Blackberry (Rubus fructicosus)
As I am about to write the words "berries are herbs," a strange panorama stirs across my mind and I am returned to a vignette of childhood. I remember my mother asking me to walk down the road from our Long Pond summer cottage to pick some blackberries, although I often ate more than I brought back home. Of course, we usually used these berries for dessert, but on occasion I recall my mother saying, "This batch is for the vinegar," or "this batch is for the powder." Both were extraordinarily effective, medicines.
Diarrhea The powder that I am speaking of was made from fresh whole, dried blackberries. After washing them, mother dried and heated them in the sun or in a moderately hot oven until the berries were dry and could be powdered. This powder was put away in a tightly shut jar labeled "D." I somehow thought the "D" meant Dincin, but when I was about six I learned it actually meant diarrhea. Blackberries in all forms are a resource against the runs!
In addition to this marvelous storable powder which can be stored away, fresh blackberries, blackberry bark, blackberry leaves, and even blackberry root are effective herbal medicine for what those old herbalists called "relaxed bowels." The powder is taken in teaspoon doses with a small amount of water, but tea made from the leaves (pour boiling water over the leaves and steep them for five minutes) or the water from the simmered bark or root can be used in cup doses several times a day. In addition you can use the fresh blackberries when on a backpacking trip. You can obtain blackberry leaves from many health food stores, or you can dry your own.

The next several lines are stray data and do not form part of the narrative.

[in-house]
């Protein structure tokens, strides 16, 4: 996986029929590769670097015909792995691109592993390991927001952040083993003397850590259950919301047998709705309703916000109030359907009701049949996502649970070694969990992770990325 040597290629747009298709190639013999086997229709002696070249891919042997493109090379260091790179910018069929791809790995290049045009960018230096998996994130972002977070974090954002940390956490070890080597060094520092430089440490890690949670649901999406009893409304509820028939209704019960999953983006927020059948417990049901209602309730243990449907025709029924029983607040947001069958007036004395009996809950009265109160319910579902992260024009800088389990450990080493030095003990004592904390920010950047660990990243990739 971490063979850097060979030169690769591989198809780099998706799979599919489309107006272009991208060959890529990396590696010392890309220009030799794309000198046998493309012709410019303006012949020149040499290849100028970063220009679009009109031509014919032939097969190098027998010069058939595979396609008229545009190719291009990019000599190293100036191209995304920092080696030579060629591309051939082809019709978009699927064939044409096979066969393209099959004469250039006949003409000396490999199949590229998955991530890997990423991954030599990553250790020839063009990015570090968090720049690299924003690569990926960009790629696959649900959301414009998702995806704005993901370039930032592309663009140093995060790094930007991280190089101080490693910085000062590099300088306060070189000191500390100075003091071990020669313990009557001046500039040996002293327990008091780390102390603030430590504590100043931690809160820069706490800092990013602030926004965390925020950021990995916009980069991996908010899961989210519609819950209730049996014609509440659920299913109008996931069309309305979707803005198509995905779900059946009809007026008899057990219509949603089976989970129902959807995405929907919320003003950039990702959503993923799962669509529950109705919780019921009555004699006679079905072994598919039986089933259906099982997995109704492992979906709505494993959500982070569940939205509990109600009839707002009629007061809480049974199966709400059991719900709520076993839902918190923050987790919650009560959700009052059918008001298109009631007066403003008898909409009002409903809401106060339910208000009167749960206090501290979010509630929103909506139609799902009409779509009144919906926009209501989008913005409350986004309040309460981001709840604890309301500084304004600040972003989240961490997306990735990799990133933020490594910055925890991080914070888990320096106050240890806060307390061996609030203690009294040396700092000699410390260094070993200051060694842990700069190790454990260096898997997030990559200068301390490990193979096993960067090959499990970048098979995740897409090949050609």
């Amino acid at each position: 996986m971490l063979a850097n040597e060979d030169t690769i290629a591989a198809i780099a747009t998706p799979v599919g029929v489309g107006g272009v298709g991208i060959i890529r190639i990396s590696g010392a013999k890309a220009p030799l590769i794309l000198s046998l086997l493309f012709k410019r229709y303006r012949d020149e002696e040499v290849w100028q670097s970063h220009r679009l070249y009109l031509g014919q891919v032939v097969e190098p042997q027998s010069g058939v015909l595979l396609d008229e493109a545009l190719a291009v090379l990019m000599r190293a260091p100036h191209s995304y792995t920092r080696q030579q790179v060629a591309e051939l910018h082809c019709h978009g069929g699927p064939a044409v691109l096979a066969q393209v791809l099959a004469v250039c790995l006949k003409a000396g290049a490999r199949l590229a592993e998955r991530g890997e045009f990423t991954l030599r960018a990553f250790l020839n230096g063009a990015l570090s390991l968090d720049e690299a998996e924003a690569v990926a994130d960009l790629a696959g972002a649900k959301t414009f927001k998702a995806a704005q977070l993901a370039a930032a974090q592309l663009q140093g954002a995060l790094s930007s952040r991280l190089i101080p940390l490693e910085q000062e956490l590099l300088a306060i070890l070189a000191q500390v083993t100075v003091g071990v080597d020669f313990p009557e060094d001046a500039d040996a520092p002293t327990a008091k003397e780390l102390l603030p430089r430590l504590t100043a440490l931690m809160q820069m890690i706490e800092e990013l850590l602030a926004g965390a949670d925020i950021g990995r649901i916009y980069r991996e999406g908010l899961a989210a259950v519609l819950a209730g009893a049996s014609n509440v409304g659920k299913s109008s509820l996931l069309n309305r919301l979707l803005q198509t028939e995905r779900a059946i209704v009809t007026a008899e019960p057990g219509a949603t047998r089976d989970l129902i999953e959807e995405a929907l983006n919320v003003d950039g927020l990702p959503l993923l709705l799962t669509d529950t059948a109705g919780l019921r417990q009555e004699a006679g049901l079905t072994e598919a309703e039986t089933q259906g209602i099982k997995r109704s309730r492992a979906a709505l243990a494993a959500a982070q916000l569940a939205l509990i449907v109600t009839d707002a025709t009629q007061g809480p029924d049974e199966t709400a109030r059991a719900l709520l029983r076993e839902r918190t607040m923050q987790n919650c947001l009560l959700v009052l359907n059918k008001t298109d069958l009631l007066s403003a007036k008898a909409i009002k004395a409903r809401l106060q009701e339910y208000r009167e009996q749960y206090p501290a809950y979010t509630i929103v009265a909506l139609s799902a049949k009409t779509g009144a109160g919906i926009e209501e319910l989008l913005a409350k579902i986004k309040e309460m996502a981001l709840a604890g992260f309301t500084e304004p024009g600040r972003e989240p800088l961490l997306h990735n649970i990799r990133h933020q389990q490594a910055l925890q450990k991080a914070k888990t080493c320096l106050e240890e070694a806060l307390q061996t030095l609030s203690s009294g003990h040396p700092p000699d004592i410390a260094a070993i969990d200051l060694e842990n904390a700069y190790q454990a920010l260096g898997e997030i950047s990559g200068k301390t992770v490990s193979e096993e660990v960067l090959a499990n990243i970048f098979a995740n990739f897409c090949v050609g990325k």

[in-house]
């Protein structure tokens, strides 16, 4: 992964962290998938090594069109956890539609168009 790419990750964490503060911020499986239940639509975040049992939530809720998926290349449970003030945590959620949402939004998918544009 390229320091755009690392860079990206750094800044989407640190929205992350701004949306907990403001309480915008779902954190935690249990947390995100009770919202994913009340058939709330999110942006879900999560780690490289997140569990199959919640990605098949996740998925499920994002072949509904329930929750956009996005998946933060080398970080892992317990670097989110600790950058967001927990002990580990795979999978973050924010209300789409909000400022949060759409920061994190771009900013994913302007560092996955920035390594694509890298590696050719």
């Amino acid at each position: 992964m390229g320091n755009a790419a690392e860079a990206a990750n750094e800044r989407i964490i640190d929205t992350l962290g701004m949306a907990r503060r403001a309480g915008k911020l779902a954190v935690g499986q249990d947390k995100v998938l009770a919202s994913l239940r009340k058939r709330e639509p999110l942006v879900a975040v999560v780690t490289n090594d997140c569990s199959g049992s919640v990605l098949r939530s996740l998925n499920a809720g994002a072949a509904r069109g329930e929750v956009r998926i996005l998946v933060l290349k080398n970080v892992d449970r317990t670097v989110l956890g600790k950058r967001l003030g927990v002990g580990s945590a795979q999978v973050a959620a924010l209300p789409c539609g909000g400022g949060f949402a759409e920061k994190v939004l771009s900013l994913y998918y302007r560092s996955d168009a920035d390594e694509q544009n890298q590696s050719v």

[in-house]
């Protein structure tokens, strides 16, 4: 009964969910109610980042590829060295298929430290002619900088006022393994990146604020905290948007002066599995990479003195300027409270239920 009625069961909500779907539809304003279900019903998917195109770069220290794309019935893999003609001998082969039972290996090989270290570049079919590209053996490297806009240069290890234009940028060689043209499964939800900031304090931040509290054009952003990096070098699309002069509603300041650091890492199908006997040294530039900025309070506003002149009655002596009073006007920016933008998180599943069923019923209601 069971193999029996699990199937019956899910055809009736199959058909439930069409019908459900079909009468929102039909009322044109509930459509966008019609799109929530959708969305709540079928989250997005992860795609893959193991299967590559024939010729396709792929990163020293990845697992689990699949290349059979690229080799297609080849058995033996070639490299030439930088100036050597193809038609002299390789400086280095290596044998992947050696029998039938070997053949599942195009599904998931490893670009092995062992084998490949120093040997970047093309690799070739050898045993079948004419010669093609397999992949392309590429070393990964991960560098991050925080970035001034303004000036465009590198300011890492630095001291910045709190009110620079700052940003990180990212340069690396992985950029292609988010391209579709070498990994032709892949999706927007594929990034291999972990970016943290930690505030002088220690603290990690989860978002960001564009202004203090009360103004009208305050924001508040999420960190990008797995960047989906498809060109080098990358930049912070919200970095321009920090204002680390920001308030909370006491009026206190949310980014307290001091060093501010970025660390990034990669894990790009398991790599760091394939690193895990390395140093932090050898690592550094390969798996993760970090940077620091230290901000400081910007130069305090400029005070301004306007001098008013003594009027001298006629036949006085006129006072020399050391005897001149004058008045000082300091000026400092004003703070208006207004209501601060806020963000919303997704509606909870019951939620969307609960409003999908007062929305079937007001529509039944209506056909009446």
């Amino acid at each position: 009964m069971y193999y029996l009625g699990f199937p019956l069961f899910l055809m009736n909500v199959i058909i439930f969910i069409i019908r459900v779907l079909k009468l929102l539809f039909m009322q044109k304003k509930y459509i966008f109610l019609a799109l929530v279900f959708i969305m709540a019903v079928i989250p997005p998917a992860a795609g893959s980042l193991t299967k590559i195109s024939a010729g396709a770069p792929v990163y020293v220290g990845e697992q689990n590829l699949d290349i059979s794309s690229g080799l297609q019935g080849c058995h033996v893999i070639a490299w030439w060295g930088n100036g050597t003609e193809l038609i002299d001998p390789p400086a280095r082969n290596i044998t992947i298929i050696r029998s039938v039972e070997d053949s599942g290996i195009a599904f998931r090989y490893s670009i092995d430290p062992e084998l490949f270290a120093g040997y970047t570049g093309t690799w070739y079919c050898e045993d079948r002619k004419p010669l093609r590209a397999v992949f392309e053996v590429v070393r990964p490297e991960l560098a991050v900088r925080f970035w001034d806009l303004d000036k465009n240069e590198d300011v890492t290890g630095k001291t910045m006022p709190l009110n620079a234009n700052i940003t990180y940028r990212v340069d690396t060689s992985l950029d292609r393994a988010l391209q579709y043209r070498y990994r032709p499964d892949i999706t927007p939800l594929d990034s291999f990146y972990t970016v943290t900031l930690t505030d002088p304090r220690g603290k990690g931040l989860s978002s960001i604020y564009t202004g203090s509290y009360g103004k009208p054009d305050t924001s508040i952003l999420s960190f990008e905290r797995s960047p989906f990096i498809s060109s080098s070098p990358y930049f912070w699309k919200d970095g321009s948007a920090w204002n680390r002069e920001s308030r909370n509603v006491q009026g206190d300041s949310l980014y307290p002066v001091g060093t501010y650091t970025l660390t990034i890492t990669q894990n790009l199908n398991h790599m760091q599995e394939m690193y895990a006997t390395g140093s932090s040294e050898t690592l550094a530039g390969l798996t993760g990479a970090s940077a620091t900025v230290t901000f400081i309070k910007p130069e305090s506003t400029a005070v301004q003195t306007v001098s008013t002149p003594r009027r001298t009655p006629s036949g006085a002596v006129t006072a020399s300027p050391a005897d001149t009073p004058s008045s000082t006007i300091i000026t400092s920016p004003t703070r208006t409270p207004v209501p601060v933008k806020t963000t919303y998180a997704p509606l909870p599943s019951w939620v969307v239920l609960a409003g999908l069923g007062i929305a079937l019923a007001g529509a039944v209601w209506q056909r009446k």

Cordial Restorative The London Pharmacopoeia of 1679 describes ripe blackberries as an excellent cordial and restorative. That means you can use blackberries to stimulate the body and the heart, and they can be used to good effect in overcoming an illness. A blackberry extract or concentrated blackberry juice is sometimes available in health food stores. Add a dash to any herbal tea such as chamomile or peppermint, for a lift, to cleanse the body of impurities.
Ulcers I found another blackberry cure in Cruso's 1771 Treasury of Easy Medicine, which I read in a British library. Here the author advises soaking blackberry leaves in a hot wine infusion and placing the hot leaves on ulcers every morning and evening. "Which will heal them, however difficult to be cured," he says.
Gargle The Cruso wine infusion would also be a fine gargle for a sore throat, but then any blackberry preparation helps with sore throat. We often use blackberry jelly added to a hot peppermint leaf tea for an instant gargle. We also use raspberry vinegar compresses on the throat. To do this, dip a cloth into the vinegar, wring it out, and wind it around the throat. Add a layer or two of dry cloths, or attach an old woolen sock. This helps relax the throat.
I should mention, too, that apple cider vinegar also works as a gargle and a sore throat aid and can be used in the very same way.
Swelling Blackberry jelly was also used by the country people of England for swelling of the limbs, particularly the kind that comes as a result of heart trouble.
To use, add the jelly to apple cider vinegar and apply it as a compress.
We used to make a stimulating blackberry cordial and a vinegar which seemed to meet many physical problems with quick and ready help.